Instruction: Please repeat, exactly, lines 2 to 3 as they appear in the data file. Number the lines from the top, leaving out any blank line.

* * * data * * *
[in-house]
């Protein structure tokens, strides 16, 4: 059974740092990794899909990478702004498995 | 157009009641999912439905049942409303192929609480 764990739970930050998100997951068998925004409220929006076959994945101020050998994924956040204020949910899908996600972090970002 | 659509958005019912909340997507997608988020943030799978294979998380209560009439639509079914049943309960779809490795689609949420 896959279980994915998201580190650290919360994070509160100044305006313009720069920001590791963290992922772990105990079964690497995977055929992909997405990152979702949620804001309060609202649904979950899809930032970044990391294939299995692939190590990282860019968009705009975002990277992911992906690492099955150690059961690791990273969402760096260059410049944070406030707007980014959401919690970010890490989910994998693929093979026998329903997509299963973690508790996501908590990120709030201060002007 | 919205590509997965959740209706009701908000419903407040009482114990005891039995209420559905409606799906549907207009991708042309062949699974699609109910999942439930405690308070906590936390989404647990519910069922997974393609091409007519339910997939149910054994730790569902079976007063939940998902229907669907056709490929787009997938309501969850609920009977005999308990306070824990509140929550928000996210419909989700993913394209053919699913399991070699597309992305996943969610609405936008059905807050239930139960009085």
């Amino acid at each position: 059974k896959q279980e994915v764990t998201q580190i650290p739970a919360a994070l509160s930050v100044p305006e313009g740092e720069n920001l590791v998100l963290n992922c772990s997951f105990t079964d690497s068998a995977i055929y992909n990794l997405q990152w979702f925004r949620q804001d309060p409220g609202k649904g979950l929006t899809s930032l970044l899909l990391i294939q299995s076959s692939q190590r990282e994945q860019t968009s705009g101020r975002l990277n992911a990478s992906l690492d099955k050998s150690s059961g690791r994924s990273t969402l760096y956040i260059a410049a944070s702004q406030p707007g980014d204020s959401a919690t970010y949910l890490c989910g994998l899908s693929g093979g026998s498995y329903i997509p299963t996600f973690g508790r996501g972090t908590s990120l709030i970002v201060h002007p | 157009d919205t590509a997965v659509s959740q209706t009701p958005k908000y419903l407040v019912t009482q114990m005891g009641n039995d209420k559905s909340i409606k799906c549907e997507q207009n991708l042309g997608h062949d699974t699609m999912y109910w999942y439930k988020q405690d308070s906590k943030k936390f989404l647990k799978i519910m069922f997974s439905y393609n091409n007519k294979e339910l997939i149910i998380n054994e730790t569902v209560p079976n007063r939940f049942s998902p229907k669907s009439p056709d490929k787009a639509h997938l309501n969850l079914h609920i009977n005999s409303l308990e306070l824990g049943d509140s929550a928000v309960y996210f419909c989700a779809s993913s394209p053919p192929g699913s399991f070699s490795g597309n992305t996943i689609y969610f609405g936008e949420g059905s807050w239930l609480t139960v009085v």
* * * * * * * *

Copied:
């Protein structure tokens, strides 16, 4: 059974740092990794899909990478702004498995 | 157009009641999912439905049942409303192929609480 764990739970930050998100997951068998925004409220929006076959994945101020050998994924956040204020949910899908996600972090970002 | 659509958005019912909340997507997608988020943030799978294979998380209560009439639509079914049943309960779809490795689609949420 896959279980994915998201580190650290919360994070509160100044305006313009720069920001590791963290992922772990105990079964690497995977055929992909997405990152979702949620804001309060609202649904979950899809930032970044990391294939299995692939190590990282860019968009705009975002990277992911992906690492099955150690059961690791990273969402760096260059410049944070406030707007980014959401919690970010890490989910994998693929093979026998329903997509299963973690508790996501908590990120709030201060002007 | 919205590509997965959740209706009701908000419903407040009482114990005891039995209420559905409606799906549907207009991708042309062949699974699609109910999942439930405690308070906590936390989404647990519910069922997974393609091409007519339910997939149910054994730790569902079976007063939940998902229907669907056709490929787009997938309501969850609920009977005999308990306070824990509140929550928000996210419909989700993913394209053919699913399991070699597309992305996943969610609405936008059905807050239930139960009085």
């Amino acid at each position: 059974k896959q279980e994915v764990t998201q580190i650290p739970a919360a994070l509160s930050v100044p305006e313009g740092e720069n920001l590791v998100l963290n992922c772990s997951f105990t079964d690497s068998a995977i055929y992909n990794l997405q990152w979702f925004r949620q804001d309060p409220g609202k649904g979950l929006t899809s930032l970044l899909l990391i294939q299995s076959s692939q190590r990282e994945q860019t968009s705009g101020r975002l990277n992911a990478s992906l690492d099955k050998s150690s059961g690791r994924s990273t969402l760096y956040i260059a410049a944070s702004q406030p707007g980014d204020s959401a919690t970010y949910l890490c989910g994998l899908s693929g093979g026998s498995y329903i997509p299963t996600f973690g508790r996501g972090t908590s990120l709030i970002v201060h002007p | 157009d919205t590509a997965v659509s959740q209706t009701p958005k908000y419903l407040v019912t009482q114990m005891g009641n039995d209420k559905s909340i409606k799906c549907e997507q207009n991708l042309g997608h062949d699974t699609m999912y109910w999942y439930k988020q405690d308070s906590k943030k936390f989404l647990k799978i519910m069922f997974s439905y393609n091409n007519k294979e339910l997939i149910i998380n054994e730790t569902v209560p079976n007063r939940f049942s998902p229907k669907s009439p056709d490929k787009a639509h997938l309501n969850l079914h609920i009977n005999s409303l308990e306070l824990g049943d509140s929550a928000v309960y996210f419909c989700a779809s993913s394209p053919p192929g699913s399991f070699s490795g597309n992305t996943i689609y969610f609405g936008e949420g059905s807050w239930l609480t139960v009085v």